We three arrived at Adam’s in time to watch him finish cooking his supper, and while he ate his risotto, Sam, Joe and I played Biblios. It was an odd game, with plenty of church cards that allow you to adjust the values of dice. More often than not, we just readjust those dice that another player had just adjusted. Joe and I expressed our bemusement at how Sam could afford to discard cards to pick up money during the auction round.
It worked, though. Sam is still (mostly) Mr Biblios. My plan to win three dice had to be revised down to making do with one. Joe, too, ended with a soliatry cube in front of him. A sterling performance from Sam.
By now, Adam had eaten, and we pondered our next game. We had a tower of seven or eight games to chose from, but our minds kept wandering back to Joe’s Railways of the World in Sam’s car boot. We couldn’t resist it, and in less time than it takes to feed a guinea pig, Sam had popped out and brought the game in.
We went for the UK map since it’s perfect for four players and for Adam’s table. The board was seeded with cubes for each city, and that’s when things started to go wrong. There were no sweet spots, no easy winnings around a particular city. The cubes couldn’t have been more awkward if we’d chosen them on purpose.
Joe began by taking the Hotel London card, hoping to pick up some points on other people’s shipments. Or did he? We all stayed well away and before long he was building his own South-East network, keeping the home counties, London and Kent all to himself. Maybe that was his plan all along.
Adam clearly had the baron that gave him the bonus for least amount of bonds. It’s either him or Joe who gets this whenever we play. No one knows why. He played like a skinflint all game, building small but profitable links in the Midlands. Sam started big on bonds, and I wondered if he was going back to his bad old ways of spend high, score low. But no, he was going for a network that included two point-scoring links.
I went for easy pickings, keeping my engine upgraded one more than I needed. You see, I had had Joe’s RotW for a week, and I’d played a couple of games solo (rules: no cards, but see how high you can score in ten rounds) and I’d also made a network and tried to work out exactly where I had been going wrong. I realised that it was foolish to spend too much time on low-scoring links, even if they were already built.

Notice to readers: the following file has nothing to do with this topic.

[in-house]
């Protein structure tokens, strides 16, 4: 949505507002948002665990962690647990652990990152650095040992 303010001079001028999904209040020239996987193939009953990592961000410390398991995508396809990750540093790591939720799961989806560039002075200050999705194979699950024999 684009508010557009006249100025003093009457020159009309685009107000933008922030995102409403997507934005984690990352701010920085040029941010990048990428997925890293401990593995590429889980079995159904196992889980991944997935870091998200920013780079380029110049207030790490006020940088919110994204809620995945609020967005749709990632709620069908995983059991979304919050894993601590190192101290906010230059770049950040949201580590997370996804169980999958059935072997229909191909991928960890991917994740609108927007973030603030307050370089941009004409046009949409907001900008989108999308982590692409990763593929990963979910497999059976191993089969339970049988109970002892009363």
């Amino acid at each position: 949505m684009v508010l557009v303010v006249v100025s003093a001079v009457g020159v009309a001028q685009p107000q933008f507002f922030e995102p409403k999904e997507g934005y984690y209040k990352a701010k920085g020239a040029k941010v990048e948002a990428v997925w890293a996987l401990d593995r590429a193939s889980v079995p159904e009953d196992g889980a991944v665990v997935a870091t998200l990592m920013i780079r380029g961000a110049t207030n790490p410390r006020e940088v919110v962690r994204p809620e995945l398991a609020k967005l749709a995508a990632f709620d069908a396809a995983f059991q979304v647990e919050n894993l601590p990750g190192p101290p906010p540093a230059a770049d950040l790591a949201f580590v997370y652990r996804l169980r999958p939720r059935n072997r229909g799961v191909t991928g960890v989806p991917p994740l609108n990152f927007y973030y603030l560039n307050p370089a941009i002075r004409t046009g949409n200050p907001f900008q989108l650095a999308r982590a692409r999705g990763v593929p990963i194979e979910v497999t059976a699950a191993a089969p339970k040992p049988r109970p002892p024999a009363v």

But surely the main appeal of Railways of the World Great Britain is the opportunities it affords each player to insult various parts of the country. Carlisle came in for some stick, as did Joe’s express route from Ipswich to Bournemouth.
Joe lagged in fourth from early on. I made a slight faux pas when, after Joe had completed a route for bonus points, I noticed how far behind he was. “Has anyone added on Joe’s bonus points?” I helpfully asked. They had. He really was that far behind.
I got a huge stroke of luck when a card came up with a bonus for delivering to Hull, since I had that city (City of Culture 2017, by the way) all to myself. I cut a swathe down through the spine of England towards Bristol to complete my baron’s bonus. Sam had Wales all to himself, and Adam exploited his network to it’s maximum.
At one point Adam fell into deep thought for a long time and, at the end, he shipped some goods using part of my network. That must have hurt. He did this twice, giving me two points. And the final scores were:
My first win on RotW, and it felt good. I had tamed the beast! Although it was only 10.10 on the clock, the game had exhausted us. We finished up at an unusually sensible time, and we took Sam’s games back to his car and chucked them in the boot. Not Railways, though. That was privileged enough to share a back seat with Joe. As it should be.
On the form table, little changes
And on the mothly division, Adam still remains top of Points, Points Ratio and the Medal Table! He’s well on his way to the treble as we enter the final month.